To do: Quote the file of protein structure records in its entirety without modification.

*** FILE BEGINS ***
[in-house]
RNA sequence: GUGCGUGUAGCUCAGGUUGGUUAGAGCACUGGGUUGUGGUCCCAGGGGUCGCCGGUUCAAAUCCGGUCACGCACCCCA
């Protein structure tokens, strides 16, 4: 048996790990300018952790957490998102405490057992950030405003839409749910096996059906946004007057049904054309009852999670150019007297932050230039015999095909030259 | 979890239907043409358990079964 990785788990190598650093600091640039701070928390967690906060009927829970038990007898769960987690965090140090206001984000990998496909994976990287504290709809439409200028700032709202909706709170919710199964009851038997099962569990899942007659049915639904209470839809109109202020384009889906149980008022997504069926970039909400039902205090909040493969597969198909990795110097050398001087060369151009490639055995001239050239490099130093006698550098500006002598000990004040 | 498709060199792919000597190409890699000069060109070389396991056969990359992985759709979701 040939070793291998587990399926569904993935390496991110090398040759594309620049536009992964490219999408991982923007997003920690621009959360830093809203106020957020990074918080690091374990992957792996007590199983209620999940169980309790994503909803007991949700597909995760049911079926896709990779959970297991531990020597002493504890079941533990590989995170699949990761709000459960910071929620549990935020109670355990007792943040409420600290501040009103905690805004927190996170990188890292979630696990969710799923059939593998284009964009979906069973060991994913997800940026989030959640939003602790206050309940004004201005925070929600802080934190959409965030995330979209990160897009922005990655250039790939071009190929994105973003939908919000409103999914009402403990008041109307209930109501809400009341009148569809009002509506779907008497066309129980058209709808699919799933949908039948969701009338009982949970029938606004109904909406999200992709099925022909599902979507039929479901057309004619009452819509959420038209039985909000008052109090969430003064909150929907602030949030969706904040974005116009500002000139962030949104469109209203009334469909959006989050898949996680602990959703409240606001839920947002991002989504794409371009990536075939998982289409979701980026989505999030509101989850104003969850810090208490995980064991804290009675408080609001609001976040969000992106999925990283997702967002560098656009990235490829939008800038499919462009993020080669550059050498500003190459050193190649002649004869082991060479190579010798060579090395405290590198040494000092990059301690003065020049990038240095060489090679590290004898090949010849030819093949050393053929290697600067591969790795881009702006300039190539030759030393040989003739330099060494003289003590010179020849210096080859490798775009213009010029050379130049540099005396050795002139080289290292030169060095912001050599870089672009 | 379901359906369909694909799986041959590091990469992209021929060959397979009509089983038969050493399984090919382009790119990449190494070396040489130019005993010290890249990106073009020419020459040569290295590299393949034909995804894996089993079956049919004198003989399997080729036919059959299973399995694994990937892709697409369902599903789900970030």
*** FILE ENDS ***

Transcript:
[in-house]
RNA sequence: GUGCGUGUAGCUCAGGUUGGUUAGAGCACUGGGUUGUGGUCCCAGGGGUCGCCGGUUCAAAUCCGGUCACGCACCCCA
């Protein structure tokens, strides 16, 4: 048996790990300018952790957490998102405490057992950030405003839409749910096996059906946004007057049904054309009852999670150019007297932050230039015999095909030259 | 979890239907043409358990079964 990785788990190598650093600091640039701070928390967690906060009927829970038990007898769960987690965090140090206001984000990998496909994976990287504290709809439409200028700032709202909706709170919710199964009851038997099962569990899942007659049915639904209470839809109109202020384009889906149980008022997504069926970039909400039902205090909040493969597969198909990795110097050398001087060369151009490639055995001239050239490099130093006698550098500006002598000990004040 | 498709060199792919000597190409890699000069060109070389396991056969990359992985759709979701 040939070793291998587990399926569904993935390496991110090398040759594309620049536009992964490219999408991982923007997003920690621009959360830093809203106020957020990074918080690091374990992957792996007590199983209620999940169980309790994503909803007991949700597909995760049911079926896709990779959970297991531990020597002493504890079941533990590989995170699949990761709000459960910071929620549990935020109670355990007792943040409420600290501040009103905690805004927190996170990188890292979630696990969710799923059939593998284009964009979906069973060991994913997800940026989030959640939003602790206050309940004004201005925070929600802080934190959409965030995330979209990160897009922005990655250039790939071009190929994105973003939908919000409103999914009402403990008041109307209930109501809400009341009148569809009002509506779907008497066309129980058209709808699919799933949908039948969701009338009982949970029938606004109904909406999200992709099925022909599902979507039929479901057309004619009452819509959420038209039985909000008052109090969430003064909150929907602030949030969706904040974005116009500002000139962030949104469109209203009334469909959006989050898949996680602990959703409240606001839920947002991002989504794409371009990536075939998982289409979701980026989505999030509101989850104003969850810090208490995980064991804290009675408080609001609001976040969000992106999925990283997702967002560098656009990235490829939008800038499919462009993020080669550059050498500003190459050193190649002649004869082991060479190579010798060579090395405290590198040494000092990059301690003065020049990038240095060489090679590290004898090949010849030819093949050393053929290697600067591969790795881009702006300039190539030759030393040989003739330099060494003289003590010179020849210096080859490798775009213009010029050379130049540099005396050795002139080289290292030169060095912001050599870089672009 | 379901359906369909694909799986041959590091990469992209021929060959397979009509089983038969050493399984090919382009790119990449190494070396040489130019005993010290890249990106073009020419020459040569290295590299393949034909995804894996089993079956049919004198003989399997080729036919059959299973399995694994990937892709697409369902599903789900970030």